Each month, Bespoke runs a survey of 1,500 US consumers balanced to census.  In the survey, we cover everything you can think of regarding the economy, personal finances, and consumer spending habits.  We’ve now been running the monthly survey for more than two years, so we have historical trend data that is extremely valuable, and it only gets more valuable as time passes.  All of this data gets packaged into our monthly Bespoke Consumer Pulse Report, which is included as part of our Pulse subscription package that is available for either $39/month or $365/year.  We highly recommend trying out the service, as it includes access to model portfolios and additional consumer reports as well.  If you’re not yet a Pulse member, click here to start a 30-day free trial now!

Below we highlight the results of questions we ask regarding current views of the stock market, which is just one of literally hundreds of data points included in each monthly report.  The first chart shows this month’s reading with each response broken out for the subset of respondents who report themselves as investors and their view of the stock market.  While roughly 45% of respondents have a neutral view of the market, about 38% have a positive view and only about 15% have a negative view.  It is worth noting the breakdown of these responses because although this month’s reading is the strongest we’ve seen in our survey’s history, it is still only slightly above neutral.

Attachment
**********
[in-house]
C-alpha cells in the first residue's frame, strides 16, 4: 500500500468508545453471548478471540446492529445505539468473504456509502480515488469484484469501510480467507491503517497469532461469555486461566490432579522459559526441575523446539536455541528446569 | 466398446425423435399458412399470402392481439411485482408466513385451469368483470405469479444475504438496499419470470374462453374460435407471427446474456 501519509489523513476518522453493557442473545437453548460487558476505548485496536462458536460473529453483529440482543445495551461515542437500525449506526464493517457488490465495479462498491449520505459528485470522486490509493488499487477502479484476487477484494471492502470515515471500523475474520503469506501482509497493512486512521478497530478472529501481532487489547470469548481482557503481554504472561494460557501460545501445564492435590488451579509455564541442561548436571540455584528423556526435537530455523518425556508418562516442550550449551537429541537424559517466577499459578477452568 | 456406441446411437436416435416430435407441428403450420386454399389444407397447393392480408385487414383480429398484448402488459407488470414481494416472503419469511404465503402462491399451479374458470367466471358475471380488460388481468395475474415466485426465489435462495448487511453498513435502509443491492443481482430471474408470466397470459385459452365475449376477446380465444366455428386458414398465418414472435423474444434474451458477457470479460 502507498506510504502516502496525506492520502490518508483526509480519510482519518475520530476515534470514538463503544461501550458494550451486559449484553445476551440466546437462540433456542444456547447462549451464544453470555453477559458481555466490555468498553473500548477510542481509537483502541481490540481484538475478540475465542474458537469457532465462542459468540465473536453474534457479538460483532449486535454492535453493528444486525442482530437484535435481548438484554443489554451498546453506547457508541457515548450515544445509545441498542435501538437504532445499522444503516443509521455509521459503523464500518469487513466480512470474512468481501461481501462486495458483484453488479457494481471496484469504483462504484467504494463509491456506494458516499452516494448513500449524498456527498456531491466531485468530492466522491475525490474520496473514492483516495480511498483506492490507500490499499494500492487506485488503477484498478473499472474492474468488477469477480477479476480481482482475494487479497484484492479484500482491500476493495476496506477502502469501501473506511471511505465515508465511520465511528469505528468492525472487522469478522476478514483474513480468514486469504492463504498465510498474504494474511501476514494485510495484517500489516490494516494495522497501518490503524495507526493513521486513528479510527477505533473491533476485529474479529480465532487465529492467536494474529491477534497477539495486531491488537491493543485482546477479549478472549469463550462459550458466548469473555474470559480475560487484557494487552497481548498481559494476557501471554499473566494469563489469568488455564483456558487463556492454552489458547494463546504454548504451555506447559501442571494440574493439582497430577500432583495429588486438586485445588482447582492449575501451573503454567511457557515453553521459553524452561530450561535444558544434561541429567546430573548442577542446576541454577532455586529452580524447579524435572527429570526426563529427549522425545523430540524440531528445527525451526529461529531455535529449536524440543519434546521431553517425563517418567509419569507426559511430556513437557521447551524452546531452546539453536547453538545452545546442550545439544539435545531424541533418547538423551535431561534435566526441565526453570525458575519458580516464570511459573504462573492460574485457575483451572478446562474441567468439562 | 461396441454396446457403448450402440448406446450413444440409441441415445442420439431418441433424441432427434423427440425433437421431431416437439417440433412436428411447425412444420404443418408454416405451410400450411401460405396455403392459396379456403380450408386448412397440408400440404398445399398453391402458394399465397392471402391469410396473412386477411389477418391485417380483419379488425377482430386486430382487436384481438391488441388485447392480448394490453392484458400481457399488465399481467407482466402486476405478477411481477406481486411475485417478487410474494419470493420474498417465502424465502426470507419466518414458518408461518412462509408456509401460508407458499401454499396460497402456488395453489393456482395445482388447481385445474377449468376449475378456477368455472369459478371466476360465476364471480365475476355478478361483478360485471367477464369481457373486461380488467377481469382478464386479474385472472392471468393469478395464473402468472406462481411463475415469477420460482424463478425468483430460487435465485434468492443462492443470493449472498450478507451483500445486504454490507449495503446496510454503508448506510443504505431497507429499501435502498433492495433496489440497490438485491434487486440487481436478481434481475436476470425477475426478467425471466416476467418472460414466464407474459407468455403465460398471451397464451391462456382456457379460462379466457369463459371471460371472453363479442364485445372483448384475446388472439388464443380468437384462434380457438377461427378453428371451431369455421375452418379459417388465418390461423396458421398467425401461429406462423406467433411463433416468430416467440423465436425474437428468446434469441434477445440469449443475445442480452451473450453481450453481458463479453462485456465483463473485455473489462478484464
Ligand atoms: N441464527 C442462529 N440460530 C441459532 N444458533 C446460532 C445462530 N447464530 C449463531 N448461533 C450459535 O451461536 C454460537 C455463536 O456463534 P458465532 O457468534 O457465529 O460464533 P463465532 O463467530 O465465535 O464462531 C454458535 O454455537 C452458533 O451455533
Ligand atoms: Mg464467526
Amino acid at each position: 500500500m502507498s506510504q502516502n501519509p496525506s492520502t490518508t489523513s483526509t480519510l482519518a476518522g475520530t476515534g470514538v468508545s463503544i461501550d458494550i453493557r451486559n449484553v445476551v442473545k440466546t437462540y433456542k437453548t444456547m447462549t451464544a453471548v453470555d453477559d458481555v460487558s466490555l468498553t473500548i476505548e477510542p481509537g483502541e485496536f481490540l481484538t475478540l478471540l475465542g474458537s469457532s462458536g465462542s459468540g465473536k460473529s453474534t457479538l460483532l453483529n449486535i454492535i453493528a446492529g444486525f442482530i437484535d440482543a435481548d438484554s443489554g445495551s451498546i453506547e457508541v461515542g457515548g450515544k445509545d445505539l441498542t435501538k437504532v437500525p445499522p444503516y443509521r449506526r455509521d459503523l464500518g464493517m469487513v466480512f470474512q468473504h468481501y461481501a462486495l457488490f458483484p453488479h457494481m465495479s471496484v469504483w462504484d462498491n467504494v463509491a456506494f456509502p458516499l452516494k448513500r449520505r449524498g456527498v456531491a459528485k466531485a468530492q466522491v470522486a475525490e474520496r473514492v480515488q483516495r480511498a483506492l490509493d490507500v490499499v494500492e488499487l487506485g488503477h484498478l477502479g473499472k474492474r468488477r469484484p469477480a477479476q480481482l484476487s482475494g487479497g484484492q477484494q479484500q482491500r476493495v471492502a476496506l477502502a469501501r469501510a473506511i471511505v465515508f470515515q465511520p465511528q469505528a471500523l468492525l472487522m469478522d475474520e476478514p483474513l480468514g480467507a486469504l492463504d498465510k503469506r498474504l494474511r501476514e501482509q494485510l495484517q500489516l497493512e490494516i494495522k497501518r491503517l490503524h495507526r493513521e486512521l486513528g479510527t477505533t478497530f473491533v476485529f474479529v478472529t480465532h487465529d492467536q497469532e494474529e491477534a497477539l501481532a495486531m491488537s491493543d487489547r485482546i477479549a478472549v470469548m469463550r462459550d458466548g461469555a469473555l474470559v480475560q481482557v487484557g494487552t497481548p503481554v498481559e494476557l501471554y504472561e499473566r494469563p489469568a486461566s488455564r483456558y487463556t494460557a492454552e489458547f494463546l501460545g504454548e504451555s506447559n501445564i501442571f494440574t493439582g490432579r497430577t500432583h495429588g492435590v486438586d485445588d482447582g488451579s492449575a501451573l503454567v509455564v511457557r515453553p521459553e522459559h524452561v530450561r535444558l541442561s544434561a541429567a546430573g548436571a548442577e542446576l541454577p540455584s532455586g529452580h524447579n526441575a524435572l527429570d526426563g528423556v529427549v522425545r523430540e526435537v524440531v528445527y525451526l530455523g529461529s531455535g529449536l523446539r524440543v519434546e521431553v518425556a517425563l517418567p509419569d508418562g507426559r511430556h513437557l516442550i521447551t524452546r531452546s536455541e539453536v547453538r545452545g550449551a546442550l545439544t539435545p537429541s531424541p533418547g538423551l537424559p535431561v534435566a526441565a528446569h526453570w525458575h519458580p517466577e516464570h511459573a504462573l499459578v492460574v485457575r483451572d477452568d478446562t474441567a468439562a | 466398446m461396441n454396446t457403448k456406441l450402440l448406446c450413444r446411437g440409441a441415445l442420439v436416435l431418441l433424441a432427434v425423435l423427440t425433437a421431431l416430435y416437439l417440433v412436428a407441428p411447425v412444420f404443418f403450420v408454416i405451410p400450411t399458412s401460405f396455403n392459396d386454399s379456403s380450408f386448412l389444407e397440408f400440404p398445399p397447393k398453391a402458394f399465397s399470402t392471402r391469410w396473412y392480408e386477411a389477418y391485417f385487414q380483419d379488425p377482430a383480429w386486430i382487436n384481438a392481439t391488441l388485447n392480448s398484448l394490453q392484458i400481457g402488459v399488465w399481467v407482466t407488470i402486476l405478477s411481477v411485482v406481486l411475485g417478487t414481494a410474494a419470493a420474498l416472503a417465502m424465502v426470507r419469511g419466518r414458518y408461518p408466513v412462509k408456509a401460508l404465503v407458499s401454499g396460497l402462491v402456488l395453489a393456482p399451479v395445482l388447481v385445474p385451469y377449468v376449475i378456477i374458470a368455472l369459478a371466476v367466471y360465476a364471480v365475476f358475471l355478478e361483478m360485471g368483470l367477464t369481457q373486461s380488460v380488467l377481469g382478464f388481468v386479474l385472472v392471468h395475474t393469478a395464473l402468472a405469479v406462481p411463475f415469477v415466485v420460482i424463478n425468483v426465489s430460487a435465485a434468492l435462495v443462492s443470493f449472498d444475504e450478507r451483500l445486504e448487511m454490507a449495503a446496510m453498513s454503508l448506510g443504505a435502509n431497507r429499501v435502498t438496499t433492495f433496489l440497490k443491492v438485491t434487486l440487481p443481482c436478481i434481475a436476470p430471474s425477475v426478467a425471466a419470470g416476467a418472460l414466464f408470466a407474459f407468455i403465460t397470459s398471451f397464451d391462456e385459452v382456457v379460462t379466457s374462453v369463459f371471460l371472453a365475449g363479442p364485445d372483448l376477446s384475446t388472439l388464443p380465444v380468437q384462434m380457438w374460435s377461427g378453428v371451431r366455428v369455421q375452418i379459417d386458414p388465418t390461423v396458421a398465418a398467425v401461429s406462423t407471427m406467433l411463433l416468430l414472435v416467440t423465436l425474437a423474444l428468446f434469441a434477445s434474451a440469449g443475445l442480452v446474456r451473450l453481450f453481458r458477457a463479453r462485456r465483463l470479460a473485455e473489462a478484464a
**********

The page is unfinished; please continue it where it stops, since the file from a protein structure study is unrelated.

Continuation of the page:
The second chart shows our highest ever unrounded tracker reading (3.274) with only two readings from spring of 2015 matching this number on a rounded basis.  Previously, those high ratings for stock market optimism occurred right near an intermediate term peak in the market that stood for over a year.  Based on our survey’s history and the recent price action since the US elections, we think it’s fair to describe this enthusiasm for equities as a contrarian signal that things might be getting carried away.  Whether it’s the election of a Republican, simply price action, positioning or seasonality, the current run higher in equities seems slightly excessive and the enthusiasm shown by our respondents seems to confirm that suspicion.  However, again it is worth taking into account that although this is the strongest reading we have seen to date, it still comes in only slightly above 3, which is a neutral rating.

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